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Our Religious Land Mines

The legitimate powers of government extend to such acts only as are injurious to others.
But it does me no injury for my neighbour to say there are twenty gods, or no god. It neither
picks my pocket nor breaks my leg
The above quote is from Thomas Jefferson, the US scholar, architect and president. The
quote is not all about Jefferson and his beliefs, it is also about the bitter lessons from
Europe, continent of Jeffersons ancestors. The lesson is that religion and government
should not mix.
Let us go back to the Roman Empire. The Romans built a multi-religious, multi-ethnic
empire, until Caesars like Constantine put Christianity at its centre. Scholars like Gibbons
were of the opinion that the appropriation of Christianity as the state religion of Rome had a
corrosive impact on both Christianity and Rome.
The Roman Empire eventually fell and was replaced by a collection of warring European
states and a domineering Church centred in Rome. Dissent was brutally crushed. While
sacking Beziers, an abbot advised a soldier using these words: Caedite eos. Novit enim
Dominus qui sunt eius (Kill them all. For the Lord knoweth them that are His.).
One day in 1517, a young priest nailed 95 theses to the door of a church in Wittenberg. His name
was Martin Luther. That led to the Protestant Reformation and the Thirty Years War. The
Thirty Years War was a very bloody affair, much of Central Europe lay in ruins. St. Vincent de
Paul despaired: Jesus said his church would last until the end of time, but he never
mentioned the word Europe.

After a long period of bitter experience, the Peace of Westphalia was signed. In it there
were elements of religious tolerance and the foundations of the modern state system.
Europeans learned through hard experience the dangers of mixing religion with politics.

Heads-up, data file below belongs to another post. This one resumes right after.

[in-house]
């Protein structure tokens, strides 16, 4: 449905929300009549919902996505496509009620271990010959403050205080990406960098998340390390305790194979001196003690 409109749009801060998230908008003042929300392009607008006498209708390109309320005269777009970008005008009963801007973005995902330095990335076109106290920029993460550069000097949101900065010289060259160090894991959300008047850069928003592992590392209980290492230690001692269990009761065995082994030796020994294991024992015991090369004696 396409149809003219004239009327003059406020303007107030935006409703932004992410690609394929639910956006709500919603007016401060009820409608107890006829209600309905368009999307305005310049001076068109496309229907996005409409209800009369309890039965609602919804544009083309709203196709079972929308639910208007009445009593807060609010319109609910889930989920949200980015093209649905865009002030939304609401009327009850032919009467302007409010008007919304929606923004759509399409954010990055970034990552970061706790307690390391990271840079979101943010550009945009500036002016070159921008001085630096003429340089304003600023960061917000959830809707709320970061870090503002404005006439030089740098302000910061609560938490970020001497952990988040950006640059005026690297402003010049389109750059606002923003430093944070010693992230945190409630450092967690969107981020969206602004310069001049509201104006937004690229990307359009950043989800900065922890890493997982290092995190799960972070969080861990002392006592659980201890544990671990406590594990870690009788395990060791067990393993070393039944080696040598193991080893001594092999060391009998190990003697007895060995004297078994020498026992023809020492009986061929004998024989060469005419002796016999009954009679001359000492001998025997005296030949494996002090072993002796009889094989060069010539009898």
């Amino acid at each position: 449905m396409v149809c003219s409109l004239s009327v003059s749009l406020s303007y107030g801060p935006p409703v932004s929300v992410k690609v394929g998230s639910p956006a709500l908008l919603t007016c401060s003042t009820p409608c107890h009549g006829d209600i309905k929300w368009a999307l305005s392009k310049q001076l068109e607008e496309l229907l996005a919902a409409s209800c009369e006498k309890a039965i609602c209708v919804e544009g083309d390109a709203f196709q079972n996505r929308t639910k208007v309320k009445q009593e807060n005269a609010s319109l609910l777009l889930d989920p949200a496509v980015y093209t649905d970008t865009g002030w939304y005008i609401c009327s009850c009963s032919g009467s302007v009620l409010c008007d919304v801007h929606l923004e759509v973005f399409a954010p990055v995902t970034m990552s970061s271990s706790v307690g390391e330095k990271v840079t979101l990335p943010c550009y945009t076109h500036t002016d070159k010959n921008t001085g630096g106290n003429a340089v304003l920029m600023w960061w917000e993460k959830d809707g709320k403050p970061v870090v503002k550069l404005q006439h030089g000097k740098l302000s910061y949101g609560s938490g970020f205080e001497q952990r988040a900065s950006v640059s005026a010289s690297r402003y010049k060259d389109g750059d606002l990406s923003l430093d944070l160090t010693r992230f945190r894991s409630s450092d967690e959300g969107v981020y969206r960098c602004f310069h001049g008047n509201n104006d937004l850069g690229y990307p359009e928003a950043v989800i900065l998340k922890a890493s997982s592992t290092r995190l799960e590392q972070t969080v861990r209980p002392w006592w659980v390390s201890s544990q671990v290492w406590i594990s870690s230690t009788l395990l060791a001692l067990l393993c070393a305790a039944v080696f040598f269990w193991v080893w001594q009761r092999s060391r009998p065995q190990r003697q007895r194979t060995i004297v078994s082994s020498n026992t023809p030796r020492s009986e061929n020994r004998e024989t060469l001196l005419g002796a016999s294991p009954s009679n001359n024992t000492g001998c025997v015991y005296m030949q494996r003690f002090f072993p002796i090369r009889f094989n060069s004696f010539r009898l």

Jeffersons ancestors, who fled religious persecution in Europe to America, took those
lessons with them.
The Middle East is wracked by violence that has taken a religious dimension (war between
Sunni and Shia sects). Our hearts break seeing images of Syrian children refugees. Maybe,
the Arab World is going through a Thirty Years War experience.
We then go back to Nigeria, where our perpetually incurious and historically illiterate political
elite have failed to pay heed to the lessons from European history. Instead, they play on
religious differences for narrow, selfish political interests. Nigeria is now multi-religious, it is
no longer secular.
When a serving senator says his Holy Book is superior to the Constitution, he is not saying
anything new. He is using the language and adopting the tone of those who condemned
Galileo for saying the Earth revolves around the Sun, and not the other way round. He is
speaking the language of stubborn, uninformed intolerance, making compromise difficult and
conflict inevitable. Remember the Thirty Years War?
There is more than one Holy Book and the discussion can very easily degenerate to whose
Holy Book is superior to the other? Since there is no room for compromise, there is also no
room for the creation of a secular, progressive and pan-Nigerian culture. We are caught
between appeasing two (or more) opposing religious world views.
And this is not a small matter, Nigeria has one of the most interesting and difficult religious
demographics anywhere in the World. Nations with Nigerias kind of religious demographics

are often on the knifes edge, consider Sudan (before its partition) and Lebanon. Yet there
is no real effort by anyone (including so-called intellectuals) to answer this most basic of
questions: how are we going to manage our religious diversity, twenty, thirty years down the
We have two broad options. We could reflect on the lessons of European history and build a
nation on religious tolerance as Americas founding fathers (descendants of those who fled
religious persecution in Europe) did. Separation of Church and State was a practical
necessity; these men reflected on more than a thousand years of European history and the
rivers of blood unleashed by centuries of religious wars.
Alternatively, we could continue with things as they are. Doing that guarantees we are
headed for a collision course. If we are perceptive, we can see the warning signs in front of
us. There is no need being politically correct about this. Far too many people have died in
religiously motivated violence.
Whatever option we choose is entirely up to us, but solving this problem requires our
agency, not wishful thinking (like a former president who remarked that a movement that
mixed religion with politics would die a natural death). On the contrary, that movement has
not died a natural death, it has left undeniable facts on the ground and made the task of
inter-religious dialogue more difficult.